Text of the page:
T EHAE BRIG
BY JIM STEWART
Ever wish you could build an “audio
telescope” that would let you hear
things that were faint or far away? Well,
this article shows you how to build
such a thing. We call it the Big Ear.
■ FIGURE 1
The Big Ear is shown in Figure 1. Its most obvious
feature is its parabolic dish reflector. The reflector
concentrates sound energy onto a microphone that
connects to a very high gain amplifier (see sidebar on
parabolic reflectors). And believe it or not, it’s all
assembled on a wood base you can find in a place that
sells concrete supplies and tools! More about the wood
base later; first we’ll discuss the amplifier.
The amplifier is built on a printed circuit board (PCB)
and mounted on stand-offs inside a small aluminum box
along with a nine-volt battery. Jacks for the microphone
and headphones — along with an on-off switch and a
volume control — are mounted on the box. Input jack J1
accepts a 2.5 mm mono plug that is wired to an electret
microphone. Output jack J2 is for a 3. 5 mm stereo plug
that is standard on many headphones.
Figure 2 is the amplifier schematic. Voltage to power
■ FIGURE 2
the microphone comes from the five-volt zener diode D3.
Resistor R11 limits the current in D3. The five volts are
applied through resistor R1 which sets the bias current for
the mic and the gain of the FET amplifier built into the
mic. Also, R1 and C2 form a low-pass filter to remove any
high frequency electromagnetic interference (EMI) that
might come in via the microphone wires.
The microphone is capacitively coupled via C1 to
inverting amplifier IC1. Because of C1, DC gain of IC1 is
1 while the AC gain is set by the ratio R5/(R2 + R1). C4
across R5 limits the bandwidth of IC1. With a wide-band
amplifier like the TL071, you should limit the bandwidth to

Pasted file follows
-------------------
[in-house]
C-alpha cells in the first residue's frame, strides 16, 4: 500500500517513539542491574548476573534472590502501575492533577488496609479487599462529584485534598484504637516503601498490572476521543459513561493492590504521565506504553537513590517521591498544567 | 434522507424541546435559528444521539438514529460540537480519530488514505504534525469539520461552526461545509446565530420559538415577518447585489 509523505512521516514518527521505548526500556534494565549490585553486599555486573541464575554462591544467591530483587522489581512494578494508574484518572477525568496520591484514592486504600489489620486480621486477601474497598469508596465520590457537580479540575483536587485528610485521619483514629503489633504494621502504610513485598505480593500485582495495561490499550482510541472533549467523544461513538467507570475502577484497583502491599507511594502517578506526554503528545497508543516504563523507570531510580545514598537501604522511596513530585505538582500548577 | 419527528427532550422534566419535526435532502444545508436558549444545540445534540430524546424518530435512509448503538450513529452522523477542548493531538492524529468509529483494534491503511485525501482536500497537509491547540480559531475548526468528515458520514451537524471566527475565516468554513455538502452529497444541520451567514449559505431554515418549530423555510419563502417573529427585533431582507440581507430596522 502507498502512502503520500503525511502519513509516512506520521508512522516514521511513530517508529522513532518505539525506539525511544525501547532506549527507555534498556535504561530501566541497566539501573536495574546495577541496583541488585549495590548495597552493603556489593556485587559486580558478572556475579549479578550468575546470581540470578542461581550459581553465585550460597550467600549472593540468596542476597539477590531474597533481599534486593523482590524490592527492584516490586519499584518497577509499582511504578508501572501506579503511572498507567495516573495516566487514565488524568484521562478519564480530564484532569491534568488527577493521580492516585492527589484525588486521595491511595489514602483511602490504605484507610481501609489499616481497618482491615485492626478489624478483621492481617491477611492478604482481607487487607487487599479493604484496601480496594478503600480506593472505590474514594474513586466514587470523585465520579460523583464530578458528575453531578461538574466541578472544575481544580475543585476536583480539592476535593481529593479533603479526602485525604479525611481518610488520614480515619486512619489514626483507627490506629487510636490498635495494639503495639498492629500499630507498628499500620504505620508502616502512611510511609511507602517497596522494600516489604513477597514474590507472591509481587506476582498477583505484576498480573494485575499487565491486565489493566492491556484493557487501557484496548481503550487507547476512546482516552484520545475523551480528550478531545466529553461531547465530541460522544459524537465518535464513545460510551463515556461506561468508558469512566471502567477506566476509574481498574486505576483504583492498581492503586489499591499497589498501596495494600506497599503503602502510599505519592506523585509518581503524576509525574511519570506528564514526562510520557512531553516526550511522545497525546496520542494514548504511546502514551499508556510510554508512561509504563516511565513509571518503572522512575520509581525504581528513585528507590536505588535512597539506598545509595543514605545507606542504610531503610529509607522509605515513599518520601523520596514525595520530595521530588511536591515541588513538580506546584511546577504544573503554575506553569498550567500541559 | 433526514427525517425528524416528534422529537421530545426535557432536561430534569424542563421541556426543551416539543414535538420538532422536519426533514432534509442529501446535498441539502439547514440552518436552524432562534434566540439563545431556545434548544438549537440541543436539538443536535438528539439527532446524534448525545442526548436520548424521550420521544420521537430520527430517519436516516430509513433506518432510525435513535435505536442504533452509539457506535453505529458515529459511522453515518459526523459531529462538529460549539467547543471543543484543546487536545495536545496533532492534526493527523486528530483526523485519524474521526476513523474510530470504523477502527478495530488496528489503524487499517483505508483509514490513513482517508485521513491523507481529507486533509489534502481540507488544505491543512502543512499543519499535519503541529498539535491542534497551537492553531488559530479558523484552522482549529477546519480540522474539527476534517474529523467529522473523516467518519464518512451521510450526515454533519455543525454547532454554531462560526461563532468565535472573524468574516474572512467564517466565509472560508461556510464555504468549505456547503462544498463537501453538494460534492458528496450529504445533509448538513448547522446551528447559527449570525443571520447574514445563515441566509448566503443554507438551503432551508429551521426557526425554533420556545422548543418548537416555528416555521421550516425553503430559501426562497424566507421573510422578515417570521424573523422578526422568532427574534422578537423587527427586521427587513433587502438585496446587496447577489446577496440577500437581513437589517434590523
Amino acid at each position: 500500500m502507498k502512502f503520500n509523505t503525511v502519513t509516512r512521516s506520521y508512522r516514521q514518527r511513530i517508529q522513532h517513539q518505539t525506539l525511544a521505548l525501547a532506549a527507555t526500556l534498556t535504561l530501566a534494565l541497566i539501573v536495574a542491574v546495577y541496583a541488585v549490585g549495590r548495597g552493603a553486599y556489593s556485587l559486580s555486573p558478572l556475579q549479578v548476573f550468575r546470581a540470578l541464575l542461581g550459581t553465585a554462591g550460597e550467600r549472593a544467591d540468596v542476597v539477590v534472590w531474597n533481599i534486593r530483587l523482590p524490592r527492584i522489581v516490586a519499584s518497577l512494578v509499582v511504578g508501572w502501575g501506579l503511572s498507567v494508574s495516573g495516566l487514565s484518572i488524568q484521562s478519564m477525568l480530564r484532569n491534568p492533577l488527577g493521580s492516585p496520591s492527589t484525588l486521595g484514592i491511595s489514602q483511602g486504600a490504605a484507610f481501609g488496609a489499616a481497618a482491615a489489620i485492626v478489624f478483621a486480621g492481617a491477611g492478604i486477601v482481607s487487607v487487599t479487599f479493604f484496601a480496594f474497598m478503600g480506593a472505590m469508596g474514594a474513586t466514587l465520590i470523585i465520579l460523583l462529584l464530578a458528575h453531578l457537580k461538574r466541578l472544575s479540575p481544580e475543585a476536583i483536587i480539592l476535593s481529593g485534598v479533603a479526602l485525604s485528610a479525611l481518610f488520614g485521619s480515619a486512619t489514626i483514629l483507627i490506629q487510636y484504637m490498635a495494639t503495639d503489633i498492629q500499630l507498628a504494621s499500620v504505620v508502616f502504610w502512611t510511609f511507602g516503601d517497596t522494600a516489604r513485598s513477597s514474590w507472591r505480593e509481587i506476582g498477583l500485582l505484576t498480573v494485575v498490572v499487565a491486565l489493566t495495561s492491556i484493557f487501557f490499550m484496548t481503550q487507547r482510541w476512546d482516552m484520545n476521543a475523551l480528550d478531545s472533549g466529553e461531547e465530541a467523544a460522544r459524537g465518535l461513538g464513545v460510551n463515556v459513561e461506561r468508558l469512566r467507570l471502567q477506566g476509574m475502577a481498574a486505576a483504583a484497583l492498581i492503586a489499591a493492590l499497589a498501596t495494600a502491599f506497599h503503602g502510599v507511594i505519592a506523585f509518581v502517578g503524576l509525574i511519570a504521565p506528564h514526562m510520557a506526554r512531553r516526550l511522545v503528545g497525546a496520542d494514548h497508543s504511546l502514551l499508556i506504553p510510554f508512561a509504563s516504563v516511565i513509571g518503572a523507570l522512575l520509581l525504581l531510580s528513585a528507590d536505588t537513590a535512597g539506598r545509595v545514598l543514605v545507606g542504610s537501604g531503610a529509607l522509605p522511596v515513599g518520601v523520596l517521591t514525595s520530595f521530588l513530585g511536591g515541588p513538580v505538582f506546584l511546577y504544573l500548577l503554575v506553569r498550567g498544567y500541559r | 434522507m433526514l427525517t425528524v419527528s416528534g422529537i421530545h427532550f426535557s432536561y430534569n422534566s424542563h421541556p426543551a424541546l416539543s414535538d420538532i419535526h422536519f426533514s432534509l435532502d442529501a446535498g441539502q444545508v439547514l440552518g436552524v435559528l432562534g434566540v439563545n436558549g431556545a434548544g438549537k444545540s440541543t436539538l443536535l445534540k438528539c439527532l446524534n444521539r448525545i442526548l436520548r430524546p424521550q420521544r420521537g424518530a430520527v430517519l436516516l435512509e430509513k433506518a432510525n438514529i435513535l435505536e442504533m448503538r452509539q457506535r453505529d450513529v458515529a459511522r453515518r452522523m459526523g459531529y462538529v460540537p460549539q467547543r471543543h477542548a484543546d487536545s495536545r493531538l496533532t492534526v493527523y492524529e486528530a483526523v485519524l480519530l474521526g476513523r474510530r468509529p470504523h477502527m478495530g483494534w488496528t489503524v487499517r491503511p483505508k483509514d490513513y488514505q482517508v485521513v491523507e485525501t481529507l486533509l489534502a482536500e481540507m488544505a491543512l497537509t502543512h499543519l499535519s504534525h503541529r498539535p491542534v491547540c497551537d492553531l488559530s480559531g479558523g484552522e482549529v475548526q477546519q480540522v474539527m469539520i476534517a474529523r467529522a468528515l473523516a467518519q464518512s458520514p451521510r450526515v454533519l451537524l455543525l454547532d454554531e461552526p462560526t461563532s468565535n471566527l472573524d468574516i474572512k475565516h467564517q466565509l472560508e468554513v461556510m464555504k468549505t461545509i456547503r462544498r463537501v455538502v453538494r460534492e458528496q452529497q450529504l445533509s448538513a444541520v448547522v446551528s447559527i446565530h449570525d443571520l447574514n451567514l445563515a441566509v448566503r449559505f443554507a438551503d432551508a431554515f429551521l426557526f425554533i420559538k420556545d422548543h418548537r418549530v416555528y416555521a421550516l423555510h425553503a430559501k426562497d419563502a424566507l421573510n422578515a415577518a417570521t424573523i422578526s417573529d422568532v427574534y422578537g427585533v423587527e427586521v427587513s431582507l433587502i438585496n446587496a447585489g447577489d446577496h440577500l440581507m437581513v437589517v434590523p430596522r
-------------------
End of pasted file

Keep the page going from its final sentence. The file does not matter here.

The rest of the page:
limit the noise (see sidebar on op-amp noise). For op-amp
IC1, the inputs need to be referenced to a level that is
between the positive and negative voltage “rails.” Since
the circuit is powered by a single 9V battery, R3 and R4
create a signal ground for the plus-input of IC1. C3 is a
bypass cap to connect AC signal ground to DC ground.
Since the mic will pick up loud sounds as well as faint
ones, we need to limit the output of IC1. That job is done
by R6 together with diodes D1 and D2. D1 and D2
are wired in parallel with opposite polarity to allow
current to flow both ways. Normally, the output of
IC1 is a lot less than the 600 mV or so needed to
put a diode into conduction. So, the diode pair acts
like an open circuit and R6 is isolated. A loud
sound drives the output of IC1 high enough to turn
on the diodes placing R6 in parallel with R5. That
lowers the gain of IC1 from 5 down to about 0.1.
D1, D2, and R6 form a limiter. Originally, I was going
to use an automatic gain control (AGC) circuit, but it
got too complicated. To keep things simple, I opted
for a limiter. You can use an oscilloscope to see the
output of IC1 at test-point TP.
Output of IC1 is coupled through C5 to the